Kenya Airways planes seen at the Jomo Kenyatta International Airport on Saturday 1 August 2020. /Robert Nagila
Kenya on Saturday allowed international flights to land at the Jomo Kenyatta International Airport (JKIA) as others departed out of the country, some four months after the government banned unessential foreign travel in efforts to curb the spread of COVID-19.
The resumption of flights comes as the country has seen a steady rise in new daily infections over the last month, pushing its case load beyond the 20,000 mark.
The East African country is one of only seven African countries that have hit the figure.
Various health protocols have been put in place in efforts t ensure the safety of passengers and crew, including a requirement to produce a negative COVID-19 test result, the wearig of face masks and social distancing in the airport premises.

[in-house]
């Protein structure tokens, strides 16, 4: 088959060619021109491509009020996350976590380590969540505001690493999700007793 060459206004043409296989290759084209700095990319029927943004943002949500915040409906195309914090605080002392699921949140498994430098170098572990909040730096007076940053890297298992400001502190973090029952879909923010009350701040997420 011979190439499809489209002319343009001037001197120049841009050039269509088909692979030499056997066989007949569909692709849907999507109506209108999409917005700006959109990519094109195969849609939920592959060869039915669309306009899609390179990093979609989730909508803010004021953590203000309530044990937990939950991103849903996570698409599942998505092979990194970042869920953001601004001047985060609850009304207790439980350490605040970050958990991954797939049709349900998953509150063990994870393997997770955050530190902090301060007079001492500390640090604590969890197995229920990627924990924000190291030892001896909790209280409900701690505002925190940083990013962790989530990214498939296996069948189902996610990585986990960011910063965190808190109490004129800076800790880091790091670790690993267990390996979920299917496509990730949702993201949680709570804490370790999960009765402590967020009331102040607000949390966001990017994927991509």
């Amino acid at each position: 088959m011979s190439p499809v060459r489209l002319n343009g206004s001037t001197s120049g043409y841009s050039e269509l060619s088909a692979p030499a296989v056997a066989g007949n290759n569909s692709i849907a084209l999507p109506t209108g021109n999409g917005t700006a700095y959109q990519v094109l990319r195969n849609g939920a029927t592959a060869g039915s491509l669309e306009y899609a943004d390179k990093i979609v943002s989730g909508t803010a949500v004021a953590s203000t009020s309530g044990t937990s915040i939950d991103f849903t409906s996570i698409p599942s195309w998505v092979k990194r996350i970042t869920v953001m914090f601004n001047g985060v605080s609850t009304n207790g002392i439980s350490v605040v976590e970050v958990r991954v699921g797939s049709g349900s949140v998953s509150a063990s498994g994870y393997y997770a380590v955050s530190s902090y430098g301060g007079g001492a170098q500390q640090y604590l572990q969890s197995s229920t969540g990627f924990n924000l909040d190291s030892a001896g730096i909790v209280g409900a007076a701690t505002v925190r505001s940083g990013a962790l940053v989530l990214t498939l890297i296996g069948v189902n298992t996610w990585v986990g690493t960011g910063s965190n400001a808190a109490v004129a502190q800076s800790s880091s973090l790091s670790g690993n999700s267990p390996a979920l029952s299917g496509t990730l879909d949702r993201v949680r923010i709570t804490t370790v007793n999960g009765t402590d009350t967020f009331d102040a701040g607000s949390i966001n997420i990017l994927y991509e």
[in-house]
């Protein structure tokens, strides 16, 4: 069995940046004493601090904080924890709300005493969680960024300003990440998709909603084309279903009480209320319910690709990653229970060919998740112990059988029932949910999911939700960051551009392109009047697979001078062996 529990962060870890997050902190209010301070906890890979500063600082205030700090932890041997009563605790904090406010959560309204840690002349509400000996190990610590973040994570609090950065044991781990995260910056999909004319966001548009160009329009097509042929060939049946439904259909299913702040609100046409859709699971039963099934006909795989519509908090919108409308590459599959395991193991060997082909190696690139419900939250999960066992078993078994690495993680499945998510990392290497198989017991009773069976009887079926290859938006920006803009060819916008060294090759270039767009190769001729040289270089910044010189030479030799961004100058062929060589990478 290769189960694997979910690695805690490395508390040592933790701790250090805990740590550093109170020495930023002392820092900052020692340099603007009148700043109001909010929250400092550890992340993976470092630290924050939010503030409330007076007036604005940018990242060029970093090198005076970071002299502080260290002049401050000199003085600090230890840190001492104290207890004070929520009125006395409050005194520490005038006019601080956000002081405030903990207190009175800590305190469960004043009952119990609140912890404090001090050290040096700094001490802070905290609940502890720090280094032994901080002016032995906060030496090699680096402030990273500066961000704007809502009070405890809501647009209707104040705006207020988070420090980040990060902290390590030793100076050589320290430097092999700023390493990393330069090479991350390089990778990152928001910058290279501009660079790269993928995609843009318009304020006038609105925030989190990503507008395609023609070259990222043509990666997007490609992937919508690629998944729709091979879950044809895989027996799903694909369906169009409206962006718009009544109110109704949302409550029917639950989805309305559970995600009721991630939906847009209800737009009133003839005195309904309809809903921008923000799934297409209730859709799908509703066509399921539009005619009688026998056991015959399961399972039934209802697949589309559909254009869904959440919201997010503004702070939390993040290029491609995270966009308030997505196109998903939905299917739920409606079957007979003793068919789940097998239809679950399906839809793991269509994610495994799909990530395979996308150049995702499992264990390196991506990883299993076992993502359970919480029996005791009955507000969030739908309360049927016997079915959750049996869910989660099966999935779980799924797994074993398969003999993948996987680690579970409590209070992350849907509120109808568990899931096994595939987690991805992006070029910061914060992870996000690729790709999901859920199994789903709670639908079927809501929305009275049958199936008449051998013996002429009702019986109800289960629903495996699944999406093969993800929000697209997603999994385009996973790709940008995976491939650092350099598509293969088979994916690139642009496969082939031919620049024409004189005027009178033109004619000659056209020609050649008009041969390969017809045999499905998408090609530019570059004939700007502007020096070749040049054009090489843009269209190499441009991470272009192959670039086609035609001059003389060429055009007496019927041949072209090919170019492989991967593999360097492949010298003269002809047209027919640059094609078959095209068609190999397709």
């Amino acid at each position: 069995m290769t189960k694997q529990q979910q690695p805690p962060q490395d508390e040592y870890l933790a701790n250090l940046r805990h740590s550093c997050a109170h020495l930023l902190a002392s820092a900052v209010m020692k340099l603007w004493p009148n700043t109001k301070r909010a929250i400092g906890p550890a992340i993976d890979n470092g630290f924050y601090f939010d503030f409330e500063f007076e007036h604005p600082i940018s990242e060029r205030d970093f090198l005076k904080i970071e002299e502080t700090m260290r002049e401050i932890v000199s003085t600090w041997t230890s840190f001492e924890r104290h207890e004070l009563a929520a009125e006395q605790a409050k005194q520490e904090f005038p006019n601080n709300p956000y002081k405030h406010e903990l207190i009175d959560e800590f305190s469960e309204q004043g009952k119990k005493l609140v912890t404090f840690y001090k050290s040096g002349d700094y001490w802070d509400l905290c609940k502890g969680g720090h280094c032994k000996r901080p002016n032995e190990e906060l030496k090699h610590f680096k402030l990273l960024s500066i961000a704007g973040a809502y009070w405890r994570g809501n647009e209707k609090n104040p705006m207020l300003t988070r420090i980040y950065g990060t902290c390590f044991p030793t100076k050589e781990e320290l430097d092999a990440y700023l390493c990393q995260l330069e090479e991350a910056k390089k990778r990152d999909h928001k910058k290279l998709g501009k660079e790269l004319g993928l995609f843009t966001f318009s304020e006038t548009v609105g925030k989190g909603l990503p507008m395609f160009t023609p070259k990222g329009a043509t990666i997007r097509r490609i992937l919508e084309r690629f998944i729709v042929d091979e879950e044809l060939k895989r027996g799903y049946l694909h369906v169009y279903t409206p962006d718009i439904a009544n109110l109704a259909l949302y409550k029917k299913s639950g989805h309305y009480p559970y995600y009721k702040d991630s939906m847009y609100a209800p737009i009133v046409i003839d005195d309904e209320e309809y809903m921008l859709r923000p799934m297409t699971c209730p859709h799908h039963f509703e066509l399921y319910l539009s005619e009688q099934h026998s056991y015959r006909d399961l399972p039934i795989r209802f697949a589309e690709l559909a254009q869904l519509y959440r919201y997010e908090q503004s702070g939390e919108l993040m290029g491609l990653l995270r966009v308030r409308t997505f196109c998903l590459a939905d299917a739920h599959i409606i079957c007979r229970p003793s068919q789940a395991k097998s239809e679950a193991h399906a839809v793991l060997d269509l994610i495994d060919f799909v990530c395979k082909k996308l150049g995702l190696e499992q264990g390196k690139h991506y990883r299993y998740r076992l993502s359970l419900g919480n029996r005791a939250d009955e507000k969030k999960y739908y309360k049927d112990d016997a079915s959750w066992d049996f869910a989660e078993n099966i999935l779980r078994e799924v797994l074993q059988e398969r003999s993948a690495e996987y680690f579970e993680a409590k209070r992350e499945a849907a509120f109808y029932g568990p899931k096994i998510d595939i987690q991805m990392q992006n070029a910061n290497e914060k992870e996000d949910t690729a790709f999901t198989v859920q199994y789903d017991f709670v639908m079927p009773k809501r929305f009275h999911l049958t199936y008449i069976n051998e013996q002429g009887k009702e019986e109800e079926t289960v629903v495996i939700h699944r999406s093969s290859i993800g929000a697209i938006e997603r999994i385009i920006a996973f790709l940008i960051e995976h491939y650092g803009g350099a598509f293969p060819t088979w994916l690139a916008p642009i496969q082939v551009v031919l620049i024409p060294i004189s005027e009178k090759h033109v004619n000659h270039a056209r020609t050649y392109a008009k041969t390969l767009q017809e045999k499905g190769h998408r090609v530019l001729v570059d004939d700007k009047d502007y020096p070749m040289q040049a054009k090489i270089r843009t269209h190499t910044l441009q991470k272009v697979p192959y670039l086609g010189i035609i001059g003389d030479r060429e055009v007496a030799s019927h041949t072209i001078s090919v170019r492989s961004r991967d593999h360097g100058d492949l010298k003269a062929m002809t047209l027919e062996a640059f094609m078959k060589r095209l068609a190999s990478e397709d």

As international flights landed and flew out of the JKIA, the Kenyan government denounced reports that it had strained relations with neighbouring Tanzania by denying Tanzania Air rights to fly into the country.
"I want to make it clear that the relationship between Kenya and Tanzania is immutable, is indispensable, it is something that is permanent with us," said Foreign Affairs Chief Administrative Secretary Ababu Namwamba.
Domestic flights in Kenya had resumed on 15 July after the government relaxed lockdown measures that have been in place since end March.
Chengdu boosts innovation efforts in new economy
APD | Major US weakness in the "duel" with China
WHO advance team concludes China groundwork mission to identify COVID-19 origins
China to punish Luckin Coffee for financial fraud
Foxconn, Samsung apply for India's smartphone scheme
Homicides surge in 50 largest cities in U.S.: report